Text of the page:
Four Our Fathers
Previously produced at Actors Theatre of St. Paul, Four Oar Fathers — which playwright Jon Klein describes as a “feverish comedy about growing up Catholic in Kentucky" — provides a humorous look at fatherhood, failure, and forgiveness. This is the West Coast premiere of Four Our Fathers.
Christopher Steiner is a too, too serious young man who has always been more comfortable philosophizing about life than participating in it. Now, estranged from his wife and newborn son, Christopher is forced to examine his past in hopes of making some sense of his life. On a journey through three decades in his fevered memory, he must come face to face with broken relationships, missed opportunities and the not always welcome memories of the “fathers” who inﬂuenced his life.
The play is filled with the humor of recognition while we watch Christopher's progression from adolescence to adulthood, as he attends his first confession, makes his first best friend, experiences his first seduction, dutifully marries his college sweetheart and fruitlessly pursues a career as a singer/songwriter. Through it all, he is possessed by an earnest desire to do what is “right” according to his own well-intentioned, but unrealistic, moral code. “Why are you so smart about things you never gonna need,” asks his friend Pee jay, “and so dumb about human facts?"
The play follows Christopher’s attempts to answer this question, examining his relationships with the men who helped shape his life; his bullying best friend Pee Jay and his alcoholic father; Father Jenson, the slightly radical parish priest; and Jesse Paxton, his fiancée’s dog-breeding father who is quite a philosopher himself.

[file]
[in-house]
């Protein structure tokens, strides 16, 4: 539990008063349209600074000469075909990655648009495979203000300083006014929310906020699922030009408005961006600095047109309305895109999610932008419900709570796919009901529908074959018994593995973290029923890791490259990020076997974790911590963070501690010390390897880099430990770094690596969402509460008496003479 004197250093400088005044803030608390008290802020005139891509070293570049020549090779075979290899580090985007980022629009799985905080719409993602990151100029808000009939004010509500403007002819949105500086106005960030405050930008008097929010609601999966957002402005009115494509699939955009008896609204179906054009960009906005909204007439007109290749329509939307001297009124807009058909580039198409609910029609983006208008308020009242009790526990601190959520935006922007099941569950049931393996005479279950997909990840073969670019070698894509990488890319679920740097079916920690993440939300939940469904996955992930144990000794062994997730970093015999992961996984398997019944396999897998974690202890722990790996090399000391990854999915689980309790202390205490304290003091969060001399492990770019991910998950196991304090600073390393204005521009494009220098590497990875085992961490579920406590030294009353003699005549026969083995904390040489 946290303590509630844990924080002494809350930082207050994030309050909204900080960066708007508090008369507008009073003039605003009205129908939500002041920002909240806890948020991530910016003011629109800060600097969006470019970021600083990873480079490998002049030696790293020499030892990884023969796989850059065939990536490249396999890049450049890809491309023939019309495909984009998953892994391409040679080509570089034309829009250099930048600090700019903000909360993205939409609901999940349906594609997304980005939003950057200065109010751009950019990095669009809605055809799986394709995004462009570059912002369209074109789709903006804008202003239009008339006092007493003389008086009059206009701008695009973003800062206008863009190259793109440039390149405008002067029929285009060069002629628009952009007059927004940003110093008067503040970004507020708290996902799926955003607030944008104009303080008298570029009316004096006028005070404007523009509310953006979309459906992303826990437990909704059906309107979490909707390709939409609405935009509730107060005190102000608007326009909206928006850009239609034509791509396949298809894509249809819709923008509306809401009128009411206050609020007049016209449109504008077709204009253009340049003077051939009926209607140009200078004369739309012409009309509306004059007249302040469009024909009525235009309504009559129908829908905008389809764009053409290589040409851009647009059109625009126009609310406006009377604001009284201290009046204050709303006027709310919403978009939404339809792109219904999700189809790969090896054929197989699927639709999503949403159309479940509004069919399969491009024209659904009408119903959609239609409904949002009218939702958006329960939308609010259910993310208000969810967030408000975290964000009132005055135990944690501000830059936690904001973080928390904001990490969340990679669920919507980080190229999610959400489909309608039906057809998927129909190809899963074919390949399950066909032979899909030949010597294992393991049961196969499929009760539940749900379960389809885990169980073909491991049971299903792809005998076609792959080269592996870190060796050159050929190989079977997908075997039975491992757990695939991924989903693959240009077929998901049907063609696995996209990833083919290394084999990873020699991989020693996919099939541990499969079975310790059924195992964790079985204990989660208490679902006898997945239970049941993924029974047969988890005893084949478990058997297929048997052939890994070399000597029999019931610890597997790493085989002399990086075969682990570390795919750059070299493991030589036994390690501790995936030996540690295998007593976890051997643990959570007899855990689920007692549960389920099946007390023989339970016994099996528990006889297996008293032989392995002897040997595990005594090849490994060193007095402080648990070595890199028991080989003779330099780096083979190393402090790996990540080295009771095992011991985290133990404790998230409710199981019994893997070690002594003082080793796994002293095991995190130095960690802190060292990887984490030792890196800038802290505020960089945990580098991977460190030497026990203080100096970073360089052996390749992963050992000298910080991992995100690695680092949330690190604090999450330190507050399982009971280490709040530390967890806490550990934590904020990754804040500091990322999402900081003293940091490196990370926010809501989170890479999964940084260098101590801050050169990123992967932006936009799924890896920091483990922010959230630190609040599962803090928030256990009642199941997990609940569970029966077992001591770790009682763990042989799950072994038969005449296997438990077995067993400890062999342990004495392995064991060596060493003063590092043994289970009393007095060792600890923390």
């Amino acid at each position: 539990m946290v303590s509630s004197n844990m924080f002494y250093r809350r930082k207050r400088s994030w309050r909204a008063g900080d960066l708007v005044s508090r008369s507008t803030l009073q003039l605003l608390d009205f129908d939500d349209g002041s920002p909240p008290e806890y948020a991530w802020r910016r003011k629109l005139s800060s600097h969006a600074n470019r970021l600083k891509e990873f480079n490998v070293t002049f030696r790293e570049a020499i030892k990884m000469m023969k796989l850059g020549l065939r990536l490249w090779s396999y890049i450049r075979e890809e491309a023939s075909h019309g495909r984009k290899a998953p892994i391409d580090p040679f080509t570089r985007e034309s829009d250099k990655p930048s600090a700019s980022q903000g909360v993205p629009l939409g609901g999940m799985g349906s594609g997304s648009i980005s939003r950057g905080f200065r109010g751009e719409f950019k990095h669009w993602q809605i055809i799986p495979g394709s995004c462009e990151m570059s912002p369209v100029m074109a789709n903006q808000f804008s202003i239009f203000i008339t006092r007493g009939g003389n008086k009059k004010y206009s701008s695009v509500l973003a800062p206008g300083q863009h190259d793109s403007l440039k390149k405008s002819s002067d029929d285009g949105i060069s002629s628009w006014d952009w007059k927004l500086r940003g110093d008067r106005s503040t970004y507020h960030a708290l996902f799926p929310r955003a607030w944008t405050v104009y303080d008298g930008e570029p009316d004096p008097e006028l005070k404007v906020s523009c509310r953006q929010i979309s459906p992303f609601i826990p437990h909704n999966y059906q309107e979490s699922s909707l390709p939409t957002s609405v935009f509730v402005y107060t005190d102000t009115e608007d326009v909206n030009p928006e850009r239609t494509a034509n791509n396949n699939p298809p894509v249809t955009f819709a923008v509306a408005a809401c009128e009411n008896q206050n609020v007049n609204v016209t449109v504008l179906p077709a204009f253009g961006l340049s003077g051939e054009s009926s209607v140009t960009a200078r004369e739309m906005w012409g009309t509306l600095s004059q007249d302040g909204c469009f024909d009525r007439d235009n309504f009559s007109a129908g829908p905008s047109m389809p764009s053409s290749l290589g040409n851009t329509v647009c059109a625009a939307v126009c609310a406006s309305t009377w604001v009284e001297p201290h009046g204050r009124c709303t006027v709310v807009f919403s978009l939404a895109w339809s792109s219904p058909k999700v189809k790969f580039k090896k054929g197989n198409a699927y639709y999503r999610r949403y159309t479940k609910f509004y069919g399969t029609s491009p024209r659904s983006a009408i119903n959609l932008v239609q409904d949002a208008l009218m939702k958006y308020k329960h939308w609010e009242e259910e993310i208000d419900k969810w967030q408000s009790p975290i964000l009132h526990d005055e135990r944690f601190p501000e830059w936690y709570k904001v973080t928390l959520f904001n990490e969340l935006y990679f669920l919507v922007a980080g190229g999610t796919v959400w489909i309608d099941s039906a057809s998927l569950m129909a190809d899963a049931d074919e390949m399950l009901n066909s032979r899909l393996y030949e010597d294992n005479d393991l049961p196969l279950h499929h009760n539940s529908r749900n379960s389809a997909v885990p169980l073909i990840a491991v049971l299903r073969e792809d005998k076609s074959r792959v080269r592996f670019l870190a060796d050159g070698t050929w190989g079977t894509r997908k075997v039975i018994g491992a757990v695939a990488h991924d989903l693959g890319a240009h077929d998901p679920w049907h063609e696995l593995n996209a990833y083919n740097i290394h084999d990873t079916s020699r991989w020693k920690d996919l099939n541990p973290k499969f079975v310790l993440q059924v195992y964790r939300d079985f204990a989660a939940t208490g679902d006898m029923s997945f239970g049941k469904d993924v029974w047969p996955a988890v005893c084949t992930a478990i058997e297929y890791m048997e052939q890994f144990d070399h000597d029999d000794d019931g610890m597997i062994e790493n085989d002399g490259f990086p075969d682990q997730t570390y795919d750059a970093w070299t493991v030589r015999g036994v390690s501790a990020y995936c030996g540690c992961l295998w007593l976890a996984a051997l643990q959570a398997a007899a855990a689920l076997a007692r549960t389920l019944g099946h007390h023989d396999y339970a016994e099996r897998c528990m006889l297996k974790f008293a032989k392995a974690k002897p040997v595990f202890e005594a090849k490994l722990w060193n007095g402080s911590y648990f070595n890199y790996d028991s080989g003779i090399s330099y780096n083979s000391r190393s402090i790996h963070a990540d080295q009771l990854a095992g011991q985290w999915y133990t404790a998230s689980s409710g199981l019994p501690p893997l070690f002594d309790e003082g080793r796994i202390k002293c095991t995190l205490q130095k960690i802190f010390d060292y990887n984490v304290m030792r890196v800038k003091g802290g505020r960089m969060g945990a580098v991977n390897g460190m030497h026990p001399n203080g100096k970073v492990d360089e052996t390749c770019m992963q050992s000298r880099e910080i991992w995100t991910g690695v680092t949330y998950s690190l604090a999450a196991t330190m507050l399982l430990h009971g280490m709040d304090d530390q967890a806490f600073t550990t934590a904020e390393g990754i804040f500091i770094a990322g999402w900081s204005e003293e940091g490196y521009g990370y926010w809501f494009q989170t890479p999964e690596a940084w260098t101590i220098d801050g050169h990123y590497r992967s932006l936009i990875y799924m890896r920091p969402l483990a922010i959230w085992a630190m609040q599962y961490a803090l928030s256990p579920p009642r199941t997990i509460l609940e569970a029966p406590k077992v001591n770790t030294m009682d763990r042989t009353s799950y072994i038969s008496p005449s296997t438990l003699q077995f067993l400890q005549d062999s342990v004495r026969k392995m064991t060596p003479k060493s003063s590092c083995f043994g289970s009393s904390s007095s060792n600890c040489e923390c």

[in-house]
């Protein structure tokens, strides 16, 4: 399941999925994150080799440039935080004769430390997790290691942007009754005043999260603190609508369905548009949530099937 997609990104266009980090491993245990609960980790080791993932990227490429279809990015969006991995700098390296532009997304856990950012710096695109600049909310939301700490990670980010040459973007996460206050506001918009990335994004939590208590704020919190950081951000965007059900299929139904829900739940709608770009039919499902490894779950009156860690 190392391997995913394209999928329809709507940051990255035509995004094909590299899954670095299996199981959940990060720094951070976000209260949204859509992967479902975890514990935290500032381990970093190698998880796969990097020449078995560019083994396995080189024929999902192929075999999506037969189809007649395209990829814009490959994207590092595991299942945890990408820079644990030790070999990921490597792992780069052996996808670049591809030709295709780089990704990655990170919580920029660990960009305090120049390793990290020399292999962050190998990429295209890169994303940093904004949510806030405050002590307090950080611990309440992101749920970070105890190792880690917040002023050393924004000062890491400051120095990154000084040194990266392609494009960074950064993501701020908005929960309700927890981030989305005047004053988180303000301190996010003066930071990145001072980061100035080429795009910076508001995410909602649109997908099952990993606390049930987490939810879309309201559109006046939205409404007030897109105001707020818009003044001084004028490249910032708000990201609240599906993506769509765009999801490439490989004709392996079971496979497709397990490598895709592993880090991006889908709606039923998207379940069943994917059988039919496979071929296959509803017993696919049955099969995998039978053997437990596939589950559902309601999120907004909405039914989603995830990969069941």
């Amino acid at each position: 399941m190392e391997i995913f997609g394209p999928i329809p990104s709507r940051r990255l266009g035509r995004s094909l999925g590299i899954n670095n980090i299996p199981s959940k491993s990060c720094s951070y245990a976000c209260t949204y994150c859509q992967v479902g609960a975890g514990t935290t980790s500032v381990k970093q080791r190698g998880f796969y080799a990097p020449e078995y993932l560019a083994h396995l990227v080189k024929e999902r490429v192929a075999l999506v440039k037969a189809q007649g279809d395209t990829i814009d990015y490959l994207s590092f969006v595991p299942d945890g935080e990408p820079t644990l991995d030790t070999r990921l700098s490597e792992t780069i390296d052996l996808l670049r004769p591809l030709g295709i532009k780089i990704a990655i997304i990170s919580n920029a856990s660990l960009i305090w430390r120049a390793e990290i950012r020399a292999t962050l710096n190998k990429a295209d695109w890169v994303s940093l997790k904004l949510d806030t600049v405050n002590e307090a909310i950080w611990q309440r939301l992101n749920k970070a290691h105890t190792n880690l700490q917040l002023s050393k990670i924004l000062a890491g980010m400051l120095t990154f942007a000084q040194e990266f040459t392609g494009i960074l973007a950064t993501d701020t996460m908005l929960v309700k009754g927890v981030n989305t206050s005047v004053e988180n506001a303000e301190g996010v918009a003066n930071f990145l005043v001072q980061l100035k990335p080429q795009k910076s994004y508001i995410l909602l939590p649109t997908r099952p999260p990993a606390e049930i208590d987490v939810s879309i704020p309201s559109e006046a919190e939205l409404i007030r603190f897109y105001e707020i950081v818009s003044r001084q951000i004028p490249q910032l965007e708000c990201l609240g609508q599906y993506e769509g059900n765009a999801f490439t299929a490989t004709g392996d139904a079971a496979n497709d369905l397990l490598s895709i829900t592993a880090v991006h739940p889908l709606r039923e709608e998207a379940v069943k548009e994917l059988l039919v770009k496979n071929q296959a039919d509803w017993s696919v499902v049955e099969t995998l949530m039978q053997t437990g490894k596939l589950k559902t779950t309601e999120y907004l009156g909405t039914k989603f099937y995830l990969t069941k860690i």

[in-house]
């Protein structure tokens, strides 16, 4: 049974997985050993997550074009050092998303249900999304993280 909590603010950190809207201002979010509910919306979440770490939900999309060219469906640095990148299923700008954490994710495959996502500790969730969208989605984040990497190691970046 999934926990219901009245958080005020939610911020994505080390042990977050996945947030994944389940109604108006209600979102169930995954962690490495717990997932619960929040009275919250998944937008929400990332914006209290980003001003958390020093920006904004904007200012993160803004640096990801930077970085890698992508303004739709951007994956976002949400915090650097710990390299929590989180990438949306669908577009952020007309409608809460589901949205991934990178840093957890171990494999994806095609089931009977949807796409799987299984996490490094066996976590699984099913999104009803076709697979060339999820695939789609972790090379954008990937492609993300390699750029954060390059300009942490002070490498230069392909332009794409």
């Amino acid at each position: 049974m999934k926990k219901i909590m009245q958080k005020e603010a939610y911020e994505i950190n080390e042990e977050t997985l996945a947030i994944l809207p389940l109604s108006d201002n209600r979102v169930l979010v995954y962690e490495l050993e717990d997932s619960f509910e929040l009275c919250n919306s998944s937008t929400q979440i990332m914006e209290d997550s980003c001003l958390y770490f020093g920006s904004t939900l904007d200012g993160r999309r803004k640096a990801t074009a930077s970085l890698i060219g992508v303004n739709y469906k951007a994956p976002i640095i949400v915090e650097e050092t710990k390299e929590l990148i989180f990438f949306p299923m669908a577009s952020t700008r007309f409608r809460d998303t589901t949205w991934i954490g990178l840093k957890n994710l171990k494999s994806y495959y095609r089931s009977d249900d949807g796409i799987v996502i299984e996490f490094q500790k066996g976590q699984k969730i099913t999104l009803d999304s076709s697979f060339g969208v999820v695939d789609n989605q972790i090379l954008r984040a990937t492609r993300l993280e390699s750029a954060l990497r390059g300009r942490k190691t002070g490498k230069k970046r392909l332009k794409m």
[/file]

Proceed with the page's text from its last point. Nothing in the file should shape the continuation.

At the heart of the dilemma, however, is Christopher’s relationship with his dad, Eddie. Unable — or unwilling — to connect with his own father, Christopher has always been quick to seek the guidance of the other men in his life, willfully ignoring the one man closest to him. Only by breaking down the emotional barriers which separate him from his father, can Christopher come to terms with his own fatherhood.
While the play deals with serious issues, it contains liberal amounts of the humor for which Klein’s work is known. A native of Kentucky, Klein just moved to Seattle from Atlanta, where the Alliance Theatre recently produced his play Southern Cross. His play T Bone N Weasel, recipient of the HBO Playwrights USA award, has been produced by regional theatres across the country, and Klein-is currently at work on a film version for the Turner Entertainment Network. His other plays include Bluegrass, Losing It, Fault Line, Peoria and The Einstein Project, written with Paul D‘Andrea. Klein is an alumni of the Playwrights’ Center in Minneapolis, and the recipient of fellowships from the Minnesota State Arts Board, the Bush and McKnight Foundations and the National Endowment for the Arts. In addition to continuing work on Four Oar Fathers, Klein is currently writing an adaptation of Stendahl’s The Rea and the Blade, commissioned by ACT.